And that’s a big problem with what a lot of the freaks are up to this episode. I’ve brought this issue up in past reviews, but it’s well worth addressing again here. At the beginning of the season, Freak Show sold itself as a show about a group of outsiders just trying to fit in, but after everything that’s happened, who could blame the locals for wanting to run them out of town? Sure, Stanley did despicable things and Elsa’s responsible for killing Ethel, but it’s disappointing to see such likable characters ignore all the conviction established in earlier episodes and just butcher anyone who threatens them without giving it a second thought.
Per usual, Dandy’s behavior is the only thing that feels spot on through and through. We haven’t seen much of him in the last few episodes, but the show gets away with it because he’s already made such an indelible impression. Whereas Freak Show wavers back and forth between turning its heroes into villains and then back again, Dandy’s had a much more defined arc with far more forward momentum. We started with the unhinged little boy who threw tantrums, then he embraced his inner darkness and now he’s learning to control it. Dandy isn’t just some violent psychopath anymore. He’s also a master manipulator and it makes him an even greater threat.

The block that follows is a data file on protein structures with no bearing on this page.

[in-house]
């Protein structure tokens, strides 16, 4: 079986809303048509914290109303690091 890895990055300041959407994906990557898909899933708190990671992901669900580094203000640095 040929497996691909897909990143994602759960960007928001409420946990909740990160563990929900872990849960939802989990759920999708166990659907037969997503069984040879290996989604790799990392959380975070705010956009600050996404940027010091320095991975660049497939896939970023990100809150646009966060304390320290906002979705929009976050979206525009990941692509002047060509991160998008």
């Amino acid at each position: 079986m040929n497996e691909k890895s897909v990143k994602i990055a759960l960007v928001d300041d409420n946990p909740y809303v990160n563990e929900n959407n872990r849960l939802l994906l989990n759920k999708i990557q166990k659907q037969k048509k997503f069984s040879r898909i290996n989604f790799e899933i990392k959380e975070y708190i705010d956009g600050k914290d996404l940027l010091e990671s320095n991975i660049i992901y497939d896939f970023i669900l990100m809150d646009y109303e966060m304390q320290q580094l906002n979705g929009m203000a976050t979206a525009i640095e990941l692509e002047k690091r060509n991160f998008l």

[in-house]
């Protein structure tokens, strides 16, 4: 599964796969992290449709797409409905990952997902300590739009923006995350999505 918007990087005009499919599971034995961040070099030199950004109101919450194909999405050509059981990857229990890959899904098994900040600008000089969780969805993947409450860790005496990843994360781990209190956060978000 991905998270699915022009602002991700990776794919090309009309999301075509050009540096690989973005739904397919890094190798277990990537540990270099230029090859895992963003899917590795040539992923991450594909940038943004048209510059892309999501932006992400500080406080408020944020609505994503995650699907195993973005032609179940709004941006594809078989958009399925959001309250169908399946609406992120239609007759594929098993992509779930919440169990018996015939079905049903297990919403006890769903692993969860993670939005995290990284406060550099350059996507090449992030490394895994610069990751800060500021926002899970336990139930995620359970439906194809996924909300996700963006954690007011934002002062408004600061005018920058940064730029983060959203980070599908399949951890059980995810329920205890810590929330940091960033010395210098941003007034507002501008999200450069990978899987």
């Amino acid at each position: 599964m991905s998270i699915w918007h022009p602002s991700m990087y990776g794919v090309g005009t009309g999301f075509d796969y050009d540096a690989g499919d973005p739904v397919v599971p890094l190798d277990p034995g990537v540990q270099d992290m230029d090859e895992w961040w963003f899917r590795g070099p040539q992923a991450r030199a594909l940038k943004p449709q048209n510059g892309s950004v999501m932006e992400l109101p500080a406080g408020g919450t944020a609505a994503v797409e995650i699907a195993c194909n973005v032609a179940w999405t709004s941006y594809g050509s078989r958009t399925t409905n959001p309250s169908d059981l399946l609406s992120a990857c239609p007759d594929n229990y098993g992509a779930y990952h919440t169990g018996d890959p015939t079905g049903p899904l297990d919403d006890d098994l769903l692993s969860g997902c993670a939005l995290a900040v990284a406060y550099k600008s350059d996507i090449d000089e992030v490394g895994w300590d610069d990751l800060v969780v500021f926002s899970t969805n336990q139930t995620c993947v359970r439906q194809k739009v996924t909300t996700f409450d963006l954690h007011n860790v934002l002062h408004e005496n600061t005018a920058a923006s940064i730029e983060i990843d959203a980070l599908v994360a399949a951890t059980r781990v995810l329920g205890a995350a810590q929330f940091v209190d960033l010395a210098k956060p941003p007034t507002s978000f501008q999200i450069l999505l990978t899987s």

It’s also well worth noting that a good deal of the character’s success is due to Wittrock. Whether he’s in smiley, smooth-talking mode or on the verge of lashing out, Wittrock has such great control over the character that he keeps him consistent, but while going big with Dandy’s tremendous range. If anyone from Freak Show makes their way into the fifth season of AHS – and I’m sure they will – Wittrock better be on that list.
As for Elsa, as much as I want to see the freaks come together and become a family, this needed to happen to her. In fact, I wish it happened sooner. I’ve been thinking that Ethel is more of a mother figure than Elsa for many, many episodes now. It’s nice to finally hear someone say it out loud, but the moment would have been far more powerful had it been more in line with the audience’s perception of the characters. But regardless, it works within the context of the episode and it also leads to an especially genuine, heartfelt response from Elsa. She’s done some awful things over the course of the show, but when she asks, “But where will I go,” you can’t help but to feel for her and that winds up justifying her decision to sell Elsa’s Cabinet of Curiosities to Dandy. Again, it’s a pretty despicable thing to do to the people she once considered her family, but in this case, the decision isn’t sparked by a delusional dream to move to Hollywood and become a star. She’s trying to survive.